Myanmar's army chief has urged the country to unite over the "issue" of the Rohingya, a Muslim group he says has no roots in the country, and which his troops are accused of systematically purging.
The military says its "clearance operations" in northern Rakhine state are aimed at flushing out Rohingya militants who attacked police posts on August 25.
But the violence has engulfed the border region and triggered an exodus of more than 400,000 Rohingya to Bangladesh, where they have told of soldiers slaughtering civilians and burning down entire villages.
UN leaders have described the campaign as having all the hallmarks of "ethnic cleansing" of the Rohingya, a stateless group that has endured years of persecution and repression.
The status of the Muslim minority has long been a explosive topic in Myanmar.
Many in the Buddhist majority view the group as foreign interlopers from Bangladesh and deny the existence of a Rohingya ethnicity, insisting they be called "Bengalis".
General Min Aung Hlaing, Myanmar's globe-trotting army chief, trumpeted that view in comments posted on his official Facebook page Saturday.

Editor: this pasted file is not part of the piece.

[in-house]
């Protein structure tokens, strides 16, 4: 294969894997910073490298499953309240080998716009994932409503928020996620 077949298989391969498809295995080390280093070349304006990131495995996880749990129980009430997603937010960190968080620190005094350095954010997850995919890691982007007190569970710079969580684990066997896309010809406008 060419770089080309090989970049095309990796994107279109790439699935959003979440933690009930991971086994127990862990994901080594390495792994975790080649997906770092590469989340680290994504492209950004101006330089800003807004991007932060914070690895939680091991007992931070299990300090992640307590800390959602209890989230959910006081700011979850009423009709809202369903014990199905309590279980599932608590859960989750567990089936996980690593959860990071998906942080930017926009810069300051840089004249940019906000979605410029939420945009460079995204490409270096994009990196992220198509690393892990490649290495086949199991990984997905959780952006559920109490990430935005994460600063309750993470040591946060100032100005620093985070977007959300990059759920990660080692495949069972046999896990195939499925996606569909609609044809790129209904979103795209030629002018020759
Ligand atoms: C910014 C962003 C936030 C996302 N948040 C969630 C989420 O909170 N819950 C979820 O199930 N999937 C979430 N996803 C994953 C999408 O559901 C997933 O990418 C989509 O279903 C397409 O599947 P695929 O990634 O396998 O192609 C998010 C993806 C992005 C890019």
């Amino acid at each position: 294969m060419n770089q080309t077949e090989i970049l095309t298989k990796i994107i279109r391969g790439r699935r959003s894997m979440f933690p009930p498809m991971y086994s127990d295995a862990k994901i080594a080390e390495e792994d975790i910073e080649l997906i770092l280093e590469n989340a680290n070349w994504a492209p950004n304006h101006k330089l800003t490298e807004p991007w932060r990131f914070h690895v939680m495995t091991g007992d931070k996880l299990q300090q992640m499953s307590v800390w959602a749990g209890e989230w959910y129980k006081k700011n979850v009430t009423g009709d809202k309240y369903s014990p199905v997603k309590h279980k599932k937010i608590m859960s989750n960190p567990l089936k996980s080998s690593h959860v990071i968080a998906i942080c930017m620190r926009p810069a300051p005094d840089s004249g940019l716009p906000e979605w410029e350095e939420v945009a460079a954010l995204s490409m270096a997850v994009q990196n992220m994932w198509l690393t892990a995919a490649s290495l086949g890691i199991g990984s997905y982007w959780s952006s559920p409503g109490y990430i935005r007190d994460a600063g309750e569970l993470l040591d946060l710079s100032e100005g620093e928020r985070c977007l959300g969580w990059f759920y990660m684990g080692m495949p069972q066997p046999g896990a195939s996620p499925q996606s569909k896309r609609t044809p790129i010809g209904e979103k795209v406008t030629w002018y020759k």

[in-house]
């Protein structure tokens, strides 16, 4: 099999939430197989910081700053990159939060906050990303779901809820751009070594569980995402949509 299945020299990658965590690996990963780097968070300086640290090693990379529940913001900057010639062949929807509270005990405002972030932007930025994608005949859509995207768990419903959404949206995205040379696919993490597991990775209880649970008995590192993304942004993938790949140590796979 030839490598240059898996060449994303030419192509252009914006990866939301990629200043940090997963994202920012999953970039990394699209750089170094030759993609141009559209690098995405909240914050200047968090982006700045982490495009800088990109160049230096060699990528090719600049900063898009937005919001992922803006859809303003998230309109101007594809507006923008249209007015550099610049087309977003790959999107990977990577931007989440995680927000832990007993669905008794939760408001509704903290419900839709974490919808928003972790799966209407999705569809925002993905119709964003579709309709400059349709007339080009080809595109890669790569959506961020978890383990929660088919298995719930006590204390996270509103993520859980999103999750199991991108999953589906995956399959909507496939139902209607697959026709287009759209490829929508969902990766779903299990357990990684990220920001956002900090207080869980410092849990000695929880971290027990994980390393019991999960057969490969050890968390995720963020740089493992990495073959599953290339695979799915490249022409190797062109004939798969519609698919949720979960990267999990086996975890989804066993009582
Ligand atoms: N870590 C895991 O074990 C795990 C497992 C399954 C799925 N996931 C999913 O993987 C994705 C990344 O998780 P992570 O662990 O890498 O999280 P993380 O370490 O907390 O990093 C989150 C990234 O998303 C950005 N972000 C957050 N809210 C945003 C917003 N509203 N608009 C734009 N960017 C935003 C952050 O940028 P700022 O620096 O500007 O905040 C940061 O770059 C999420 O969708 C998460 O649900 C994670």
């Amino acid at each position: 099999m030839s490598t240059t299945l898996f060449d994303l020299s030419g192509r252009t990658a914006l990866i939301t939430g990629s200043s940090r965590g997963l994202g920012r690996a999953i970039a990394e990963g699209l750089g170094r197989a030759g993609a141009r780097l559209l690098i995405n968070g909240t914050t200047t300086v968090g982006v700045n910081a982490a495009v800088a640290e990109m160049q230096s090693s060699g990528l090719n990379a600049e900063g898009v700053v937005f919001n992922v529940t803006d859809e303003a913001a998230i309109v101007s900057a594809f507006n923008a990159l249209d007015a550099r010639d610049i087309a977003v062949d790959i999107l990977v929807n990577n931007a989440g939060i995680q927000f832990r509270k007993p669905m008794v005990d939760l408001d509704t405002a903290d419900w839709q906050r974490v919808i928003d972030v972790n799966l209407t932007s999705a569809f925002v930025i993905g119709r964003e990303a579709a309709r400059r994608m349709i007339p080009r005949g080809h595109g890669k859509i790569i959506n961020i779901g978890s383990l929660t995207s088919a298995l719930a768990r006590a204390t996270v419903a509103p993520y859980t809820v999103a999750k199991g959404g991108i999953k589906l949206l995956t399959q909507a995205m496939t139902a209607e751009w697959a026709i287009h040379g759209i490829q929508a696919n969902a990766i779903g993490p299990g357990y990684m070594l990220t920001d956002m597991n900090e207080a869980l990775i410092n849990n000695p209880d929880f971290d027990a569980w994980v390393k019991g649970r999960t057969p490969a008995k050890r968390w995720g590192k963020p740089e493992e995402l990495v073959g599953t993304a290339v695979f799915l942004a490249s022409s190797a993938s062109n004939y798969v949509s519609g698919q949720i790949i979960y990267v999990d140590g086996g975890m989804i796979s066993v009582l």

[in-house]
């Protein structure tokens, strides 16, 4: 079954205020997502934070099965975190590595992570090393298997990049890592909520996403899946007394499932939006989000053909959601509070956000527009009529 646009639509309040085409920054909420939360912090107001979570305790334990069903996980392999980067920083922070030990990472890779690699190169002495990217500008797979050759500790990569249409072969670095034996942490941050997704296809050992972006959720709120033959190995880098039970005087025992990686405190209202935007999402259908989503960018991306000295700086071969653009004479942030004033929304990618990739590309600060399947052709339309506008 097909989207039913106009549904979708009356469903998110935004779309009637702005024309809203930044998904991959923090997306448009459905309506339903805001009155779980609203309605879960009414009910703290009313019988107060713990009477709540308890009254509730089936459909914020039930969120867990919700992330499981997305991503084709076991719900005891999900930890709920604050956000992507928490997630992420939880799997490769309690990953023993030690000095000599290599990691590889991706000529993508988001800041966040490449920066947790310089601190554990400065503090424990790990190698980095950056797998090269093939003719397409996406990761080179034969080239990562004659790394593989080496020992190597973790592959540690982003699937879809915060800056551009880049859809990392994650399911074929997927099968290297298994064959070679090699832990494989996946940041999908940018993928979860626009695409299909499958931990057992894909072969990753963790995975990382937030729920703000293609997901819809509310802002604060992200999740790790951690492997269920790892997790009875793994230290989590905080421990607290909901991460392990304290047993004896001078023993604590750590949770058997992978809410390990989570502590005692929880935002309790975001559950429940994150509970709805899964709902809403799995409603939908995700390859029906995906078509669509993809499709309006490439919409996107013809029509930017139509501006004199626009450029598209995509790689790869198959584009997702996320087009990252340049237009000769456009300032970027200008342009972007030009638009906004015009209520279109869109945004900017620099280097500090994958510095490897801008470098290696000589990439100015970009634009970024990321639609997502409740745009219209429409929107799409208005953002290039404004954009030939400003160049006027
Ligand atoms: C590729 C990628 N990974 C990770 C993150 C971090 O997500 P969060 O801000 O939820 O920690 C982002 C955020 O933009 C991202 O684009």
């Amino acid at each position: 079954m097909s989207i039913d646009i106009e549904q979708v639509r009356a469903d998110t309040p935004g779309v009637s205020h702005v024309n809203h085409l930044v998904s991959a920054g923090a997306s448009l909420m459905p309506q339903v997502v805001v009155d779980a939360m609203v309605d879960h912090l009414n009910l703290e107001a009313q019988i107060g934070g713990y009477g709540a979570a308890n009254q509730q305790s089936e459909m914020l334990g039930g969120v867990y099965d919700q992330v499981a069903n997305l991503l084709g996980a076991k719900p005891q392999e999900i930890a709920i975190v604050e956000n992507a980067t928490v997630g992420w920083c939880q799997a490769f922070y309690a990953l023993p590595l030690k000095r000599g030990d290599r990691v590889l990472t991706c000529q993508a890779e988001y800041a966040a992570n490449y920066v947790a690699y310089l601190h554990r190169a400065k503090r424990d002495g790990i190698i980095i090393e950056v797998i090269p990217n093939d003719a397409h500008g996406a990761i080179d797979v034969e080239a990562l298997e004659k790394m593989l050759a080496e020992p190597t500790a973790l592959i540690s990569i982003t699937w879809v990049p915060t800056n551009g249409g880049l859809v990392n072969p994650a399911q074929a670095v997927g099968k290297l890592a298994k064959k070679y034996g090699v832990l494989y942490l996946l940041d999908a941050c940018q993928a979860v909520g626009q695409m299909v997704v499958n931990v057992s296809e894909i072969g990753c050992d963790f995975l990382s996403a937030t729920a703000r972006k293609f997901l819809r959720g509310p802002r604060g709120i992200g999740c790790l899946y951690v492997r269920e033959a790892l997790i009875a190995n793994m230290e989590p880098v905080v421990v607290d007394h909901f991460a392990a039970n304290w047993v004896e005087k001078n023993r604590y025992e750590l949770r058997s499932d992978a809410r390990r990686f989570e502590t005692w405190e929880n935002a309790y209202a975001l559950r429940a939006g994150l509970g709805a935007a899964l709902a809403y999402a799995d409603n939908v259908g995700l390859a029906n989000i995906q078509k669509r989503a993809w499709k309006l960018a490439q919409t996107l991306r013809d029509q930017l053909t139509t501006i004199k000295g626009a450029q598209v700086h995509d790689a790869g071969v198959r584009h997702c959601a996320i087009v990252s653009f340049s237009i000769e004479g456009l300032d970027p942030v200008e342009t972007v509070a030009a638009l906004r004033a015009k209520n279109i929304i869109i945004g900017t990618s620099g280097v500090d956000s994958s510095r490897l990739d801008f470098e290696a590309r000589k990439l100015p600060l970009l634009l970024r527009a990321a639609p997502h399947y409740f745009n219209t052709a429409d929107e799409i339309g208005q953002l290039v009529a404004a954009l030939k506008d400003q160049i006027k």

"They have demanded recognition as Rohingya, which has never been an ethnic group in Myanmar. (The) Bengali issue is a national cause and we need to be united in establishing the truth," the post said.
The defence of his army's operations comes amid strident global condemnation of the violence, which has strapped Bangladesh with the overwhelming task of providing shelter and food to a rising tide of desperate refugees.
But inside Myanmar the army is riding a new wave of support from a public that has incubated hatred against the Rohingya for years.
On Sunday Myanmar's government hinted that it may not take back Rohingya who fled across the border, accusing those refugees of having links to the militants.
"Those who fled the villages made their way to the other country for fear of being arrested as they got involved in the violent attacks. Legal protection will be given to the villages whose residents did not flee," the government's Information Committee statement said.
Previous statements have said the country will set up relief shelters in northern Rakhine for Muslims "who can guarantee they are in no way connected to the terrorists".
Myanmar's civilian leader, former democracy activist Aung San Suu Kyi, has no power to control the army, which retains sweeping powers from its years of junta rule.
But she has been castigated for failing to voice sympathy for the Rohingya bolting out of the country in desperate scenes tha have shocked the globe.
All eyes will be on the Nobel laureate this Tuesday as she addresses the nation on the crisis for the first time, a speech that many outside the country hope will explain her near silence on the unfolding human tragedy.